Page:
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Ardtornish Castle

Castle (Medieval)

Site Name Ardtornish Castle

Classification Castle (Medieval)

Alternative Name(s) Ardtornish Point; Ardtornish Bay; Lochaline; Aird Toirinis

Canmore ID 22449

Site Number NM64SE 1

NGR NM 6919 4265

Datum OSGB36 - NGR


Ordnance Survey licence number AC0000807262. All rights reserved.
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Administrative Areas

  • Council Highland
  • Parish Morvern
  • Former Region Highland
  • Former District Lochaber
  • Former County Argyll

Recording Your Heritage Online

Ardtornish Castle, late 13 th century Ruined stump of one of the principal residences of the Lords of the Isles, heirs of Somerled, who controlled the Western Seaboard until the late 15th century (see p.91 for more on its history). Prominently sited on a headland projecting into the Sound of Mull, this curtain walled stronghold contained a semi-fortified two-storey hall house of dressed basalt blocks, with a mural stair rising from its entrance in the east wall to give access to the hall above. The ruin was crudely consolidated in the early 1900s, when fairly extensive intervention included a refacing of most of the east wall and upper half of the south wall, where a segmental-arched window was introduced. A new entrance doorway was created in the original opening. Only the cills of original slit windows on the south wall survive, and a passage leading to a projecting garderobe on the north-west corner. Vestigial remains of outbuildings lie scattered about the site.

Taken from "Western Seaboard: An Illustrated Architectural Guide", by Mary Miers, 2008. Published by the Rutland Press

Archaeology Notes

NM64SE 1 6919 4265

(NM 6919 4265) Ardtornish Castle (NR)

OS 1:10,000 map, 1976.

For (possible successor) Ardtornish House or Tower (NM 7033 4753) and related buildings, see NM74NW 13.

Ardtornish Castle stands at the seaward end of a promontory which projects southwards into the Sound of Mull about 2km SE of the mouth of Loch Aline. The principal building, a hall-house, occupies the summit of a rocky outcrop rising about 10m above the general level of the promonotory, while other structures, now mostly reduced to their foundations, lie scattered on the N side of the hall-house and along the E foreshore. There are no traces of any defensive works on the landward side of the promontory, and the narrow gorge that bounds the site to the SW appears to be of natural origin.

The hall-house is oblong on plan (q.v.), and measures about 17.2m from W to E by 8.8m transversely within walls some 2.7m in thickness which now stand to a height of about 5m. The interior is choked with debris. The present appearance of the building owes a good deal to a misconceived 'restoration' carried out in 1910 and 1914-5, during which considerable areas of the facework were renewed, including the greater part of the E wall, the NE and SE angles, and the entire upper portion of the S wall. The doorway at the centrre of the E wall, by which the hall-house is now entered, was formed during the restoration, but evidently supersedes an earlier opening in the same position. There may also have been a separate first-floor entrance, but no traces of such now survive.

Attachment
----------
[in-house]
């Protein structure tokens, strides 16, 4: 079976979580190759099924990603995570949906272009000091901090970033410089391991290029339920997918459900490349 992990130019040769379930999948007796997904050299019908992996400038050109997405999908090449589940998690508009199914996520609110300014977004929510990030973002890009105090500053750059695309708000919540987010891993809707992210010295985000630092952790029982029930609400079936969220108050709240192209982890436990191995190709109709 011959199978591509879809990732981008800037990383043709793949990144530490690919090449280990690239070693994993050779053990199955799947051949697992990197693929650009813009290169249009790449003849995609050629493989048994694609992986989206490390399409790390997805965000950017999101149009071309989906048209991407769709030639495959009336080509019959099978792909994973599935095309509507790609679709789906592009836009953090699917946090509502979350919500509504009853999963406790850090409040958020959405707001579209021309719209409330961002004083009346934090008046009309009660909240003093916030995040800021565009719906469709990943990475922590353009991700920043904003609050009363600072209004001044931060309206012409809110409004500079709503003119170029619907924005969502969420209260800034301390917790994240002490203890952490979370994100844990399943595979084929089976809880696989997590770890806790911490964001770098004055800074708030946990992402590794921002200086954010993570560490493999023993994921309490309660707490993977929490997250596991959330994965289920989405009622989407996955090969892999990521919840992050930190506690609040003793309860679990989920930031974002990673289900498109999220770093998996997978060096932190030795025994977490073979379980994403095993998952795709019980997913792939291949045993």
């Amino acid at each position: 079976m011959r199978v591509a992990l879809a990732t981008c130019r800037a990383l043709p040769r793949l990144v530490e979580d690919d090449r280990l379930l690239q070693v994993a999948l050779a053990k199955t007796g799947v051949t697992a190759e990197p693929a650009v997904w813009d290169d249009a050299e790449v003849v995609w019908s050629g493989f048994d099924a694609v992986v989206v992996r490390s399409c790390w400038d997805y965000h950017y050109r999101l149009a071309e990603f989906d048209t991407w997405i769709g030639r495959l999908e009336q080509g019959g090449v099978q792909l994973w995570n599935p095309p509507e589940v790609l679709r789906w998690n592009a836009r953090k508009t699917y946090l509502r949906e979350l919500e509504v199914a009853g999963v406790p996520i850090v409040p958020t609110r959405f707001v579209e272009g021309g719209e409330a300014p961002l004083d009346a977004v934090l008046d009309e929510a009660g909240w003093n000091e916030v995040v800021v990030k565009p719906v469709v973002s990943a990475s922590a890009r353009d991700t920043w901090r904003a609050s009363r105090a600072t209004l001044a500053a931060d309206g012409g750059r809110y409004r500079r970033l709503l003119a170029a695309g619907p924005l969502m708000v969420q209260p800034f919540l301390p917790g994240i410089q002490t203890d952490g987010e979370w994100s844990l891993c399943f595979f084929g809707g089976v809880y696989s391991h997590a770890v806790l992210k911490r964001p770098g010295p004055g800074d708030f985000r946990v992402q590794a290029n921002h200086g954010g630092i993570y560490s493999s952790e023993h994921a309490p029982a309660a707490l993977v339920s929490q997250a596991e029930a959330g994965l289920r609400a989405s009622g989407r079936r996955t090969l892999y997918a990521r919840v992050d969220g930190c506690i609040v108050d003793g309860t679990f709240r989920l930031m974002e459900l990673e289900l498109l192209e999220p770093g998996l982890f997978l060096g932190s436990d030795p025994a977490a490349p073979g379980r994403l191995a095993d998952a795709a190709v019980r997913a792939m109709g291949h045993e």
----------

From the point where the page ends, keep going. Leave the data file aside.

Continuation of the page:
The disposition of the outbuildings is shown on plan. 'L' appears to have been a barn with an attached corn-drying kiln, while 'P' may have been a boat-house.

Little is known of the early history of the castle. Stylistic considerations suggest that the hall-house was erected in or about the second half of the 13th century. It was probably abandoned in or before the end of the 17th century. Thereafter it appears to have stood derelict until 1873, when the walls of the hall-house were re-pointed.

D MacGibbon and T Ross 1887-92; P Gaskell 1968; RCAHMS 1980, visited 1973.

The remains of Ardtornish Castle and other buildings, which are presumably later, are generally as described.

Visited by OS (NKB) 16 June 1970.

Ardtornish Castle, 2.2km NE of Lochaline. Prominently sited stronghold placed on a steep promontory jutting into the Sound of Mull. The house appears to be late 13th century, a rectangle c. 17.2m by 8.8m, constructed of basalt blocks brought to rough courses by flat pinnings.

J Gifford 1992.


Aerial Photography (6 March 2005)

Photographed by J S Bone, 6 March 2005.

Fabric Recording (1 April 2015 - March 2016)

NM 69190 42650 (Canmore ID: 22449) The ScottishMedieval Castles and Chapels C14 Project (SMCCCP) is a nationwide buildings archaeology project investigating the archaeological potential of building materials surviving within upstanding medieval structures. The SMCCCP combines the survey and analysis of medieval buildings and environments, with the analysis and radiocarbon dating of surviving building materials. The project seeks to constrain building chronologies, and investigate the technical conversion and palaeoenvironmental potential of source materials. This work was undertaken 1 April 2015 – March 2016.

The upstanding masonry of Ardtornish Castle was analysed and a number of building and environmental materials recorded and sampled. These materials are undergoing further analysis and, where appropriate, will be AMS radiocarbon dated.

Archive: National Record of the Historic Environment (NRHE) intended

Funder: Historic Scotland

Mark Thacker - University of Edinburgh

(Source: DES, Volume 16)


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